This episode Building Bonzai Podcast, our host Chantal Cameron (Data Analyst @ Bonzai) talks with Shereen Qumsieh(Director of product) on how product ideas evolve and how do we get some of these ideas to Bonzai Intranet’s product roadmap.
Cameron: “This week I have a special guest with me. Her name is Shereen Qumsieh, and she is our Director of Product, here at Bonzai Intranet. Also, another Founder. Welcome Shereen.”
Qumsieh: “Thank you Chantal.”
Cameron: “I brought Shereen on the show today because I thought that she would be a great insight to talking about how do we go from idea to product? Shereen, what if a customer comes to us and they have a really good idea, and they want to bring it into Bonzai. How do they go about that?”
Qumsieh: “That’s a great question. So, let’s talk a little bit about how that process works currently. We actually get feedback requests from a number of different sources. Typically, a customer will have a really good idea, either something is missing in the product that they’re struggling with and they want to see improved, or they’ve got an idea for something entirely new, that they think will be really cool, that they want to see in the product.”
How Ideas Are Sourced?
Qumsieh: “Sometimes they’ll email us directly. Sometimes they’ll email someone in the solution delivery team, sometimes the request will come in through Zendesk, that’s just the main channel for support requests currently for Bonzai. We’ll also look at things like what the industry is doing, with respect to intranets, what are the things that are trending, what are the best practices, etc.”
“So, we take a number of those sources for features and things that we can do, in the future for Bonzai, and we typically have a sit down meeting, and we go, Okay, you know we’ve got these group of people that seem to be having issue with this particular thing, so maybe let’s work on improving that.”
“And we’ll say, okay, we’re seeing trends over here, everybody’s really interested in this feature. So, let’s slot that for the next phase of development. We look at all those different places, we’ll come up with a list of things that we want to tackle for a particular release, high level, right?”
Feature Categorization & Planning
Qumsieh: “From there, we’ll go to the next phase of what are these features going to look like? If it’s just bug fixes, those are pretty straightforward, we know what to do with those.”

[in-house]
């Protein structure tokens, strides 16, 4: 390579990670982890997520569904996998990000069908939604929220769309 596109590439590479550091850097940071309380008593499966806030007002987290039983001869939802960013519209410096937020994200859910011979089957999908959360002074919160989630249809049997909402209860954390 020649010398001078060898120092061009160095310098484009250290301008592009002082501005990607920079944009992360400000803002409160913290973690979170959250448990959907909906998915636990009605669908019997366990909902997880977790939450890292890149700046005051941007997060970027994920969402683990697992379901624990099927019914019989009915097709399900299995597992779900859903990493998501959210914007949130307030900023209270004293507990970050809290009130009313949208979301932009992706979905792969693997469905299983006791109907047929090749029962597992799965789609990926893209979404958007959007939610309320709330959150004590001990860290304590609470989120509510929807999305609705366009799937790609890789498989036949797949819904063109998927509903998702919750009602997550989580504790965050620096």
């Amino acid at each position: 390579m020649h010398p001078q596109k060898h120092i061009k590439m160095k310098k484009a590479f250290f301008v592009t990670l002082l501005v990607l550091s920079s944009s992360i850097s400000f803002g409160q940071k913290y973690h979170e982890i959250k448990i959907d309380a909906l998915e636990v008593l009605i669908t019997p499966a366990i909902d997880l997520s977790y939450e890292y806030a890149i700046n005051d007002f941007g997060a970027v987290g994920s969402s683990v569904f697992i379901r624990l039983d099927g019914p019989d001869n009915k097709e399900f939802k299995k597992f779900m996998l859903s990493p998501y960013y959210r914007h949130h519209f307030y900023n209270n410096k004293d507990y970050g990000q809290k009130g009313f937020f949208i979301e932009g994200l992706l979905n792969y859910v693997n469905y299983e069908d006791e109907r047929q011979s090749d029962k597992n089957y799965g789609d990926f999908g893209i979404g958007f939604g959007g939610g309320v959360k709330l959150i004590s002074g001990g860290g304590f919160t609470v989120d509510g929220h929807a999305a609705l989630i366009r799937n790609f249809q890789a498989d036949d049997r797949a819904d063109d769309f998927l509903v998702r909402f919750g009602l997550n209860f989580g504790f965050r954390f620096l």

“But if it’s something brand new that we haven’t done before, it’s going to go through a UX phase, where we’re going to wire-frame, and we’re going to determine how is this feature going to work, how people are going to interact with it, what are all the various SharePoint components that come along with that, because since our product is built on top of SharePoint, there’s a whole SharePoint element to it. So we need those assets in place before our bit can work.”
Feature Development a& QA Testing
Qumsieh: “We’ll go through all that planning, and then we slot it for development. So, you know it will get tickets created in our issue tracking system, we’ll assign one of our developers to it, give him a chunk of time to work on it, and then when that’s complete, it goes through our QA process.”
“And then when that passes, sometimes it fails a couple times, but eventually we get through and the ticket or the feature is solid and where we want it to be, and then we’ll schedule it with that release.”
Qumsieh: “So typically, if it’s a major or minor release, you know we’ll do one or two of those a year. And if it’s a point release, we schedule those for every third Monday of every month.”
“So point releases, typically will take care of things like minor bug fixes, and tiny little maybe feature changes, but nothing major. So if it’s anything really big, like we’re adding a polling web cart, or something new to the product entirely, that goes into one of our major and minor releases.”
“It also depends; some of our releases can be really big. There could be 500 tickets in a release, and some of our releases could be one issue. Typically, a point release will be just one issue that enough people had that particular month, and we slotted it for fix in the next month.”
Cameron: “I can definitely see how over arching it is, especially when you have lots of different things you wanna add to the product.”
Allocating Resources for Development
“How do you go about allocating resources, when do you decide on a product feature, and you’re like, okay, this is a major, or maybe this is a minor, or maybe this is like, a little bit further ahead? How do you take that down, because we run very lean here with our relatively small development team, and break it down into tasks? How do you go about making sure that everything ends up on time?”
Qumsieh: “So we try not to bite off more than we can chew, which I think is super important. And I think it comes down to really understanding the scope of what it is we want to add, and then estimating it correctly.”
“We don’t always get it right, but I think because we’ve been doing this for so many years now, I think we’ve got a pretty good handle on knowing, “okay, that’s going to be roughly two months of effort, and you know is the ROI worth it in that instance?”